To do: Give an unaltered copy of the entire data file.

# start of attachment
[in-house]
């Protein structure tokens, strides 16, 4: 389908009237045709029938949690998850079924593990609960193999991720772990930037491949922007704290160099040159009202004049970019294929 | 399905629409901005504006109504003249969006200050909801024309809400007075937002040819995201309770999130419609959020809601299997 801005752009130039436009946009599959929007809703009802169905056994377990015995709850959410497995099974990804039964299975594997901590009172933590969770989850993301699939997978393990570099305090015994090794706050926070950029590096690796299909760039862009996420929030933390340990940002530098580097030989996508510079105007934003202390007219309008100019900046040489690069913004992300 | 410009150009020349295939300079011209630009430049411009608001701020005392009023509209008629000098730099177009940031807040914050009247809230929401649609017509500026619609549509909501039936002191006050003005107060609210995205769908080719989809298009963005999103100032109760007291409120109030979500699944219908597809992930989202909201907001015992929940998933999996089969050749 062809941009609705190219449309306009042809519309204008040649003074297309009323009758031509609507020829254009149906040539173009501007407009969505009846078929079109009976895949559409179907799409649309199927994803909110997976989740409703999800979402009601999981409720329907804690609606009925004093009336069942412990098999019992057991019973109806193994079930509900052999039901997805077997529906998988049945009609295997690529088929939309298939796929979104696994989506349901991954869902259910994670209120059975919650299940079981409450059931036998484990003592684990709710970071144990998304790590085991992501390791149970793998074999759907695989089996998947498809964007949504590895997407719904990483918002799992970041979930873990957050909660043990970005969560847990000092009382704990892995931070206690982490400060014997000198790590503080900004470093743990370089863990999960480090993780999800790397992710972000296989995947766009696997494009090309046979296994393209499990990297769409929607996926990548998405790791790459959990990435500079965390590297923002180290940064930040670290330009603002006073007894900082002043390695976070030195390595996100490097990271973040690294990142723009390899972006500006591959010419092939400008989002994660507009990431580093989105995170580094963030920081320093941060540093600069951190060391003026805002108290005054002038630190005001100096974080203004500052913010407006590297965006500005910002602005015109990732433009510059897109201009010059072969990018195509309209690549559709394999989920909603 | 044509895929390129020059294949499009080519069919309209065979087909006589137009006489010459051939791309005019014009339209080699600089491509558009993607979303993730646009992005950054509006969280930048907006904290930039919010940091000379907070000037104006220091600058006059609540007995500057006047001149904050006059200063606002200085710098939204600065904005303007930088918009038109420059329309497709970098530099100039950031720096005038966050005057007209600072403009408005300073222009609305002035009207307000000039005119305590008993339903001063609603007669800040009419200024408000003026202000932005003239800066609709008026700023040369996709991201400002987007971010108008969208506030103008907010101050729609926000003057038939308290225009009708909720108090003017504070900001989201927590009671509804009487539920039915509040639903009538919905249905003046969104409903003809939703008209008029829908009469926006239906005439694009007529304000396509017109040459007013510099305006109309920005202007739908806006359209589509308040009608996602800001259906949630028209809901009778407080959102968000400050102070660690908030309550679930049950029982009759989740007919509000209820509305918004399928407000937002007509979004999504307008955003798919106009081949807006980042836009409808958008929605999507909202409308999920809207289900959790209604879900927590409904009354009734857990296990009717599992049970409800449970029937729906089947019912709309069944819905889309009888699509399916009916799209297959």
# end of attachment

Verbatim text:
[in-house]
């Protein structure tokens, strides 16, 4: 389908009237045709029938949690998850079924593990609960193999991720772990930037491949922007704290160099040159009202004049970019294929 | 399905629409901005504006109504003249969006200050909801024309809400007075937002040819995201309770999130419609959020809601299997 801005752009130039436009946009599959929007809703009802169905056994377990015995709850959410497995099974990804039964299975594997901590009172933590969770989850993301699939997978393990570099305090015994090794706050926070950029590096690796299909760039862009996420929030933390340990940002530098580097030989996508510079105007934003202390007219309008100019900046040489690069913004992300 | 410009150009020349295939300079011209630009430049411009608001701020005392009023509209008629000098730099177009940031807040914050009247809230929401649609017509500026619609549509909501039936002191006050003005107060609210995205769908080719989809298009963005999103100032109760007291409120109030979500699944219908597809992930989202909201907001015992929940998933999996089969050749 062809941009609705190219449309306009042809519309204008040649003074297309009323009758031509609507020829254009149906040539173009501007407009969505009846078929079109009976895949559409179907799409649309199927994803909110997976989740409703999800979402009601999981409720329907804690609606009925004093009336069942412990098999019992057991019973109806193994079930509900052999039901997805077997529906998988049945009609295997690529088929939309298939796929979104696994989506349901991954869902259910994670209120059975919650299940079981409450059931036998484990003592684990709710970071144990998304790590085991992501390791149970793998074999759907695989089996998947498809964007949504590895997407719904990483918002799992970041979930873990957050909660043990970005969560847990000092009382704990892995931070206690982490400060014997000198790590503080900004470093743990370089863990999960480090993780999800790397992710972000296989995947766009696997494009090309046979296994393209499990990297769409929607996926990548998405790791790459959990990435500079965390590297923002180290940064930040670290330009603002006073007894900082002043390695976070030195390595996100490097990271973040690294990142723009390899972006500006591959010419092939400008989002994660507009990431580093989105995170580094963030920081320093941060540093600069951190060391003026805002108290005054002038630190005001100096974080203004500052913010407006590297965006500005910002602005015109990732433009510059897109201009010059072969990018195509309209690549559709394999989920909603 | 044509895929390129020059294949499009080519069919309209065979087909006589137009006489010459051939791309005019014009339209080699600089491509558009993607979303993730646009992005950054509006969280930048907006904290930039919010940091000379907070000037104006220091600058006059609540007995500057006047001149904050006059200063606002200085710098939204600065904005303007930088918009038109420059329309497709970098530099100039950031720096005038966050005057007209600072403009408005300073222009609305002035009207307000000039005119305590008993339903001063609603007669800040009419200024408000003026202000932005003239800066609709008026700023040369996709991201400002987007971010108008969208506030103008907010101050729609926000003057038939308290225009009708909720108090003017504070900001989201927590009671509804009487539920039915509040639903009538919905249905003046969104409903003809939703008209008029829908009469926006239906005439694009007529304000396509017109040459007013510099305006109309920005202007739908806006359209589509308040009608996602800001259906949630028209809901009778407080959102968000400050102070660690908030309550679930049950029982009759989740007919509000209820509305918004399928407000937002007509979004999504307008955003798919106009081949807006980042836009409808958008929605999507909202409308999920809207289900959790209604879900927590409904009354009734857990296990009717599992049970409800449970029937729906089947019912709309069944819905889309009888699509399916009916799209297959």